I feel like most of this year can be summarized by an outstretched hand. One with fingers reaching for another hand, perhaps for comfort, or warmth or life. This year I was like that hand. I kept clawing for attention, of someone, someone to feel emotionally close to. Someone to be able to run away to.
I found myself calling my parents often. Calling people often. I just needed to hear someone’s voice when my voice was pounding in my chest, screaming in my ears, flowing out of my tear ducts, filling up the space in my throat where I was to breathe. Choking on this repetition. This repetition. This repetition that I couldn’t understand.
Focus on the cars she said. Focus on your feet firmly planted on the ground she said. Focus on your breathing they said. I don’t think I heard any of it except that pounding voice of mine dreading the future and simultaneously skipping forward towards it. My biggest fear realized in my head. The absence of time. The waste of time. The sheer threat of missing time.
When the night arrived early and my classes ended late I would find myself walking. I would start out with a destination but my feet wouldn’t allow me to end up there and I’d just end up walking towards a chunk of time in which my voice wasn’t screeching in my ears. Sometimes I’d call someone to stop my feet from walking.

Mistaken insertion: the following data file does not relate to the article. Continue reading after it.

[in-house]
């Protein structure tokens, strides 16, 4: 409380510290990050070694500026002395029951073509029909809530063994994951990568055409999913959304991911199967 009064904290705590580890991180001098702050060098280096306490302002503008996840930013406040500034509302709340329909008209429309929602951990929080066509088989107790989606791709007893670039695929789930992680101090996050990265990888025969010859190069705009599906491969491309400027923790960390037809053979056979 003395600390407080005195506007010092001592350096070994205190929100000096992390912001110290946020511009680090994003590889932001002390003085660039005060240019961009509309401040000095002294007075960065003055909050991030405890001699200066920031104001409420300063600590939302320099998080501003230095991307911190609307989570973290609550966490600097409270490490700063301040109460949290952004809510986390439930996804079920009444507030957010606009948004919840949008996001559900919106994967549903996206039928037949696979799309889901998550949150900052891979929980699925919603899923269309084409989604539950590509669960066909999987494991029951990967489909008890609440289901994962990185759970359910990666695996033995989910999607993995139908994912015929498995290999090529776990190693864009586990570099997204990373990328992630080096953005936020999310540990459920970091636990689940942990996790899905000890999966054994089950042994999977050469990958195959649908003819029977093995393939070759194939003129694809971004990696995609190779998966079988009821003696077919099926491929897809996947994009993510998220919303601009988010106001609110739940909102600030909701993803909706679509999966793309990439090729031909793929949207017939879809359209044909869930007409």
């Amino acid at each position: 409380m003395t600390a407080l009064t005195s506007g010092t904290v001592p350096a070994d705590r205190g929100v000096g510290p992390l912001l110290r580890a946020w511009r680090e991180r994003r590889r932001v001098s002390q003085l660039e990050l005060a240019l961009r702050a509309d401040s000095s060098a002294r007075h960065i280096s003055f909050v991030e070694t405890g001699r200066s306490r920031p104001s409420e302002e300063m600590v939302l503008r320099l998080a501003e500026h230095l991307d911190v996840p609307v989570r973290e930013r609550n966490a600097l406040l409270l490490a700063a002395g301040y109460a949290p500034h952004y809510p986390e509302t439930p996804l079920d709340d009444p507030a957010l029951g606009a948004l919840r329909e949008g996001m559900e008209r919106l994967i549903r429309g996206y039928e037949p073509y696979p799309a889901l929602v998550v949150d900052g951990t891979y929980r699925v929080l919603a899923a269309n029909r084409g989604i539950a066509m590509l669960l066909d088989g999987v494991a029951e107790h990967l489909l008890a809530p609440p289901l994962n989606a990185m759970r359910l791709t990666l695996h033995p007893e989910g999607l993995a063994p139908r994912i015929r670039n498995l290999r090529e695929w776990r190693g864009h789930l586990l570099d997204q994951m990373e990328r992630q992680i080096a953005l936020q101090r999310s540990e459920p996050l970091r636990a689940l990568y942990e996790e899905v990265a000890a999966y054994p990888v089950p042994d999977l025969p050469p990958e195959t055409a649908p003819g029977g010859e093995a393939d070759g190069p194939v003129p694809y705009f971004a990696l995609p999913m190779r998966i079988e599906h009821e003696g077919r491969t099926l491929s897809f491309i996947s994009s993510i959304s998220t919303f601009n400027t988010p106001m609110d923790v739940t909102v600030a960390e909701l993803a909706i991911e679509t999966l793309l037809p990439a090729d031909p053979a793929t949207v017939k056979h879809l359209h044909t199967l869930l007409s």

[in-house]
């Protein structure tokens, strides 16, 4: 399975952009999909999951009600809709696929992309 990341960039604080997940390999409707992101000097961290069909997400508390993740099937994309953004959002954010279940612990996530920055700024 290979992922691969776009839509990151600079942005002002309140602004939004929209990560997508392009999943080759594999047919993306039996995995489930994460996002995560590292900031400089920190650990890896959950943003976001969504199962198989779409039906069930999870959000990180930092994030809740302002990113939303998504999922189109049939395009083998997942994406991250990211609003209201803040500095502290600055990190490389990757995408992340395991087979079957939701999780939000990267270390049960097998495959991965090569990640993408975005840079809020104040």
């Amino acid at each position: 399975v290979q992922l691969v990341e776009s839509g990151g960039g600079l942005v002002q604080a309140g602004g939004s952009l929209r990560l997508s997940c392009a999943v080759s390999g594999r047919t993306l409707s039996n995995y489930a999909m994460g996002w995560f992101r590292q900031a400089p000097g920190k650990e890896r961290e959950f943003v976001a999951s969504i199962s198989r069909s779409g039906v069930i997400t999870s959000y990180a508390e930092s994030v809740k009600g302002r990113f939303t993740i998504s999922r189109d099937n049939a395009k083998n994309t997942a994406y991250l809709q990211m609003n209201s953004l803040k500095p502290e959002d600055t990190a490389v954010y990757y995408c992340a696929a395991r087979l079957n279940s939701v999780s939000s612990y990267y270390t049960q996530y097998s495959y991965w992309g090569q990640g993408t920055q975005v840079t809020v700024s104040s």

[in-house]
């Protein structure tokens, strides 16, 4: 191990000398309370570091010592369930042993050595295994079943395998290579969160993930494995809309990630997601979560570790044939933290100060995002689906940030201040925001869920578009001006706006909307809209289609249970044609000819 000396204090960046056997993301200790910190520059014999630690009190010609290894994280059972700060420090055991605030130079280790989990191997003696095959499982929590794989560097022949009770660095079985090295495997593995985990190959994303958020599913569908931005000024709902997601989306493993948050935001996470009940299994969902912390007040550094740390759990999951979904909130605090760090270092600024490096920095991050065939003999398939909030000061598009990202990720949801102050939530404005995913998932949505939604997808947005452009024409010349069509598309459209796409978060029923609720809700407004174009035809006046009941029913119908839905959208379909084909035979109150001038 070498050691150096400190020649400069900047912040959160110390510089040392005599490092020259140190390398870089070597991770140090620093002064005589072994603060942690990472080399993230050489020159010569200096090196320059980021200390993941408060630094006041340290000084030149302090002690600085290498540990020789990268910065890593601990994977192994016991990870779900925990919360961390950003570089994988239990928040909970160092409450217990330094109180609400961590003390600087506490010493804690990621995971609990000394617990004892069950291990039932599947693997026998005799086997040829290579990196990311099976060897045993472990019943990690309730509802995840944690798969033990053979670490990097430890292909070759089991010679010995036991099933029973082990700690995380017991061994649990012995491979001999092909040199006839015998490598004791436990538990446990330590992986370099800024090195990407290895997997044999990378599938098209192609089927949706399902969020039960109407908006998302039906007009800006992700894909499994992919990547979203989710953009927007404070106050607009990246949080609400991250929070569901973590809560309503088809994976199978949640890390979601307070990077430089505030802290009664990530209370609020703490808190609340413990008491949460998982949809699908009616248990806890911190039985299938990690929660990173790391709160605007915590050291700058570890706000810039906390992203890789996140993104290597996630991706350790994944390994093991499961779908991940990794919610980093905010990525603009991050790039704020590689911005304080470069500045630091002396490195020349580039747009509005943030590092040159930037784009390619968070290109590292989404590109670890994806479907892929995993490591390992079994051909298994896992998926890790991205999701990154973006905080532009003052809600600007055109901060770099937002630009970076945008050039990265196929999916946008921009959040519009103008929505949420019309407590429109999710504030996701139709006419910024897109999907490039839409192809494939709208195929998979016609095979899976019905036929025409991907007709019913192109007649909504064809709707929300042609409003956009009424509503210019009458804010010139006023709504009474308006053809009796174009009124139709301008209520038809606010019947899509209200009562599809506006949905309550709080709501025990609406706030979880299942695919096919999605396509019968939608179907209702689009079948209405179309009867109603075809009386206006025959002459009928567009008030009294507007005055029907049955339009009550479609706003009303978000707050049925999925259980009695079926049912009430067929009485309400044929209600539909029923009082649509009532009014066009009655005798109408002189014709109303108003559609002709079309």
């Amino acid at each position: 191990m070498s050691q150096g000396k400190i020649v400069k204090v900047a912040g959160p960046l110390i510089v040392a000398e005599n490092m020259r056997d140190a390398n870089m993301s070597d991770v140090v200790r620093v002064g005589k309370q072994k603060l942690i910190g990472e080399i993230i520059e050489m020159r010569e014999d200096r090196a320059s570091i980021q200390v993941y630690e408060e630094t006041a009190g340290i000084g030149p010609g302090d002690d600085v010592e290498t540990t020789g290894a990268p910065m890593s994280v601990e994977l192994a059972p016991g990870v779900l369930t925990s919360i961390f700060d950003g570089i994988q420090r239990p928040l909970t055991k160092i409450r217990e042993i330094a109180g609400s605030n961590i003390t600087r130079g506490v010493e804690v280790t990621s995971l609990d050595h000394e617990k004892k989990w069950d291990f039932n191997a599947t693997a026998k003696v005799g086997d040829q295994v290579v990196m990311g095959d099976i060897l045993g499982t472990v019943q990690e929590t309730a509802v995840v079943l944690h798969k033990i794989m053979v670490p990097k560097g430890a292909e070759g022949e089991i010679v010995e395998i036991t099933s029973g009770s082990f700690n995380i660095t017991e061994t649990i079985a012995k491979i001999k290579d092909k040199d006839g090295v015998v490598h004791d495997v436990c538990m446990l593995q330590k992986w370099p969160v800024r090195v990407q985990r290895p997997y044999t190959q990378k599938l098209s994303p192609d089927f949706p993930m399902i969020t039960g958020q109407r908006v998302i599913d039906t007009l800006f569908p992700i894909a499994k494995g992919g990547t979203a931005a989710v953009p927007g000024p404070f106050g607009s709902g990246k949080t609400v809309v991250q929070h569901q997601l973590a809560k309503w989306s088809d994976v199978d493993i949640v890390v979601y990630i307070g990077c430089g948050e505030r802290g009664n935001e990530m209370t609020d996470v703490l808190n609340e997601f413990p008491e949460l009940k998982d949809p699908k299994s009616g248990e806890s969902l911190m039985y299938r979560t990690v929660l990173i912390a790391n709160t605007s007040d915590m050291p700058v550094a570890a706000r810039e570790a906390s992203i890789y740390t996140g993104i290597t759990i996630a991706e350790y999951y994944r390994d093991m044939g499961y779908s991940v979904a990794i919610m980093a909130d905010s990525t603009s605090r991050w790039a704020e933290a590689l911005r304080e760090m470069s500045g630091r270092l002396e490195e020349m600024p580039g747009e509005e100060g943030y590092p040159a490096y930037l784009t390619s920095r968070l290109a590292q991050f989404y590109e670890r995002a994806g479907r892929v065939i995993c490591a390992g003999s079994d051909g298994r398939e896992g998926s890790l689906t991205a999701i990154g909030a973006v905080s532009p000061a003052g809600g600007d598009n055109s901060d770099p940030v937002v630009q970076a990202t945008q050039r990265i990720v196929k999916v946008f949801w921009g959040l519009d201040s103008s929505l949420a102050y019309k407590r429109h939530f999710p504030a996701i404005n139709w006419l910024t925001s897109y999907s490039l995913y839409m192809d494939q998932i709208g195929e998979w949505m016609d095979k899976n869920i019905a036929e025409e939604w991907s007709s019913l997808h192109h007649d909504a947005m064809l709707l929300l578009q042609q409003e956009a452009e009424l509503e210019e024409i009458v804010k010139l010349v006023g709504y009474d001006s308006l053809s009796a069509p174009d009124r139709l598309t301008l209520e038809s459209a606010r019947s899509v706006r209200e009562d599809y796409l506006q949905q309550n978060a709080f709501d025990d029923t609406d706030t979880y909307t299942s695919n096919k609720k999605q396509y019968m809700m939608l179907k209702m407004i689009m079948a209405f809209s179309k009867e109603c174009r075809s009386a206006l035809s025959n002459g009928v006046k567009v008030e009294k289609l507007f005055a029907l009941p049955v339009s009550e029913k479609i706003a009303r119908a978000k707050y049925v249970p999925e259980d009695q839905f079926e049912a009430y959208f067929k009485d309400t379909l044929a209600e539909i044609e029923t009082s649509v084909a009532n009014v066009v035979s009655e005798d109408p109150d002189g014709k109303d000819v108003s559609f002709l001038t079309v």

Once I called my mother. Her voice was deeply concerned as I struggled to string together words between the voices clogging up my throat. The street lamps of the empty dock flooded my eyes, blurred by the panicked repetition of the voices streaming out of them. My chest heaving in and out gasping the wet air of maritime winter. My feet frozen in my lilac rainboots moving in circles trying to escape this moment in time.
Eventually I summoned the strength, or I was let go, but the passage of time eroded into one in which I carried myself home. And since I sought to my mother in times of distress. It didn’t always do anything. Often her voice was rushed and absent, as if she wasn’t there at all. The calls were quick and my feet wandered more.
I don’t know why I retreated to my mother. The wound she carved is not healed. I am quick to anger when matters similar resurface. Perhaps I cling to what should be the unconditional bosom to suckle on. When I am defenseless should not my mother reach for my extended hand draw me in and hold me ?